3426Re: [norse_course] sequentia
- Aug 3, 2003
I have a copy of the Sequentia CD, and even as a relative novice, I found numerous errors in pronunciation. I also was somewhat disappointed that the style owes more to Gregorian chanting than to medieval songs or folk songs that I've heard. The metre of Eddic poetry should, in my mind, lend to it a certain rhythm, which I didn't find at all on the Sequentia production. That being said, I still quite enjoy it as a musical production. Do you know of any recordings of traditional folk ballads or the like, that would give us a better idea of how it should sound?
(the other) Dan
Hi, Dan! This exchange is only marginally on-topic but I hope no-one minds our discussing Sequentia a bit more.
I doubt this CD was recorded with the intent of making it into an academic exercise on reconstructing a sung version of the “Edda” as it was performed in mediaeval Iceland.
I'm sure it is nowhere explicitly stated but that's the impression many people seem to be getting.
It is a modern artistic expression of an old text, not more no less.
Certainly. But why would they do all this research if their goal wasn't, at least partially, to reconstruct something?
To criticize it under this aspect does not do the craftsmanship and effort justice that was put into it.
The aspect we were asked (by more than one person) to criticize was the accuracy of the pronunciation. As I said two years ago: "Obviously the members of Sequentia are musicians (not linguists) and they will have to be judged for the quality of their music. I don't know much of anything about music so you shouldn't take my comments about it very seriously." As for accuracy of pronunciation we found it mostly absent.
And how would you know how the Edda was performed in the first place? Were you there? Even darwing conclusions from modern Icelandic, Faeroes, and Norwegian traditional folk music doesn’t really help, because performace and musical styles develop and change over time at least as much as language does.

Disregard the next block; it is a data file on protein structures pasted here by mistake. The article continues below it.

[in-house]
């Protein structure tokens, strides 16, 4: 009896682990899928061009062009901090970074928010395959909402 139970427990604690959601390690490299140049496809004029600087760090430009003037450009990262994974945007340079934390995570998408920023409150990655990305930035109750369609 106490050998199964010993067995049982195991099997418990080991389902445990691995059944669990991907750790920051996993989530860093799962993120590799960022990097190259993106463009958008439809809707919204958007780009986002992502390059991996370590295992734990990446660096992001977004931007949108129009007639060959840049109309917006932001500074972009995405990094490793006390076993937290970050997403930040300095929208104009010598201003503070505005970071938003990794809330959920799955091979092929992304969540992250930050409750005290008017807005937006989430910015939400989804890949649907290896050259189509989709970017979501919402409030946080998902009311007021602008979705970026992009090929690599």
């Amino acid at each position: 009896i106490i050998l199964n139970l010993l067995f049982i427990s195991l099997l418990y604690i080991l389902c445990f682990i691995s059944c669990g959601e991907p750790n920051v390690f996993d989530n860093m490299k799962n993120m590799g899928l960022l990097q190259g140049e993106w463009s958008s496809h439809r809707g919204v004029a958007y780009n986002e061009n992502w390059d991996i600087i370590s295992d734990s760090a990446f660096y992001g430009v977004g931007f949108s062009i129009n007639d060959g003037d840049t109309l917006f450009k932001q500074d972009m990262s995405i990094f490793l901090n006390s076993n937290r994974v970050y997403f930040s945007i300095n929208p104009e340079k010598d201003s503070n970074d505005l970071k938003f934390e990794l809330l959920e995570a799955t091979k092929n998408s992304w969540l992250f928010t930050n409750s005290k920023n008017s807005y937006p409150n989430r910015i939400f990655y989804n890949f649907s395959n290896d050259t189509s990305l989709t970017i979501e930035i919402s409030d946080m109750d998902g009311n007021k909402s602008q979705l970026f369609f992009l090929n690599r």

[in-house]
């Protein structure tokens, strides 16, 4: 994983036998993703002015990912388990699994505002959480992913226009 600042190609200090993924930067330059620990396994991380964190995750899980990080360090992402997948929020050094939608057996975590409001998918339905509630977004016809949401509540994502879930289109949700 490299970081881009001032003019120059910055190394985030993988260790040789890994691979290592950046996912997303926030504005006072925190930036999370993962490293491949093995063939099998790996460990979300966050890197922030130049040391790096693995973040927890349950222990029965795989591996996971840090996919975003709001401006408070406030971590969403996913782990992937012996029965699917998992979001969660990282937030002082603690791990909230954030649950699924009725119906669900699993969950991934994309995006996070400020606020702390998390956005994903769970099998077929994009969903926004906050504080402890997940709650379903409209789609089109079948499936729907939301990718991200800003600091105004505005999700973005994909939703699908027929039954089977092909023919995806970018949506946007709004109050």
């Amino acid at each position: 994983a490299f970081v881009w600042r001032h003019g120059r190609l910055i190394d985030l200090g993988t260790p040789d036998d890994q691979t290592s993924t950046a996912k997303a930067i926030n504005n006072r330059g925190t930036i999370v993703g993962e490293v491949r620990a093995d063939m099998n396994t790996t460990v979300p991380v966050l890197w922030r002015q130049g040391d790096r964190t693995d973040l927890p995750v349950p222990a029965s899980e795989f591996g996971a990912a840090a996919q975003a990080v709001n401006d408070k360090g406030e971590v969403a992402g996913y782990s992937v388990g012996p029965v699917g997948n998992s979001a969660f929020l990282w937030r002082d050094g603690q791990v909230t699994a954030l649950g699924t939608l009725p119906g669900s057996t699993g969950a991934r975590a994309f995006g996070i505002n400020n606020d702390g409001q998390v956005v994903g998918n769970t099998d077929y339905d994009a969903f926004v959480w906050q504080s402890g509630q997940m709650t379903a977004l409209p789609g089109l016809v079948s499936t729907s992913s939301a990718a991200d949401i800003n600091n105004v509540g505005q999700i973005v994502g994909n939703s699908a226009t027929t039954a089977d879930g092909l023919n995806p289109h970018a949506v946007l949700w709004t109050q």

Even so, later Icelandic and Faroese folk songs would surely be a better approximation than, say, traditional Japanese music or modern opera. And this criticism was founded on their own claims. They said they'd listened to a whole lot of traditional Nordic music - yet I hardly heard a trace of that in their performance. Neither did Óskar. But it so happens that now we do have someone on this list who is much better qualified to judge Sequentia's music. Konrad, what do you think? By all means, don't let me ruin your enjoyment of the music. I keep giving the impression that I hated this CD but that's not the case at all. I enjoyed some of the melodies. I'd even like to own it but I'd rather prefer not to pay for it ;-) Kveðja, Haukur ------------------------ Yahoo! Groups Sponsor ---------------------~--> Buy Ink Cartridges or Refill Kits for Your HP, Epson, Canon or Lexmark Printer at Myinks.com. Free s/h on orders $50 or more to the US & Canada. http://www.c1tracking.com/l.asp?cid=5511 http://us.click.yahoo.com/sO0ANB/LIdGAA/ySSFAA/GP4qlB/TM ---------------------------------------------------------------------~-> A Norse funny farm, overrun by smart people. Homepage: http://www.hi.is/~haukurth/norse/ To escape from this funny farm try rattling off an e-mail to: email@example.com Your use of Yahoo! Groups is subject to http://docs.yahoo.com/info/terms/
-- Daniel Bray dbray@... School of Studies in Religion A20 University of Sydney NSW 2006 Australia "Human history becomes more and more a race between education and catastrophe." H. G. Wells (1866 - 1946)
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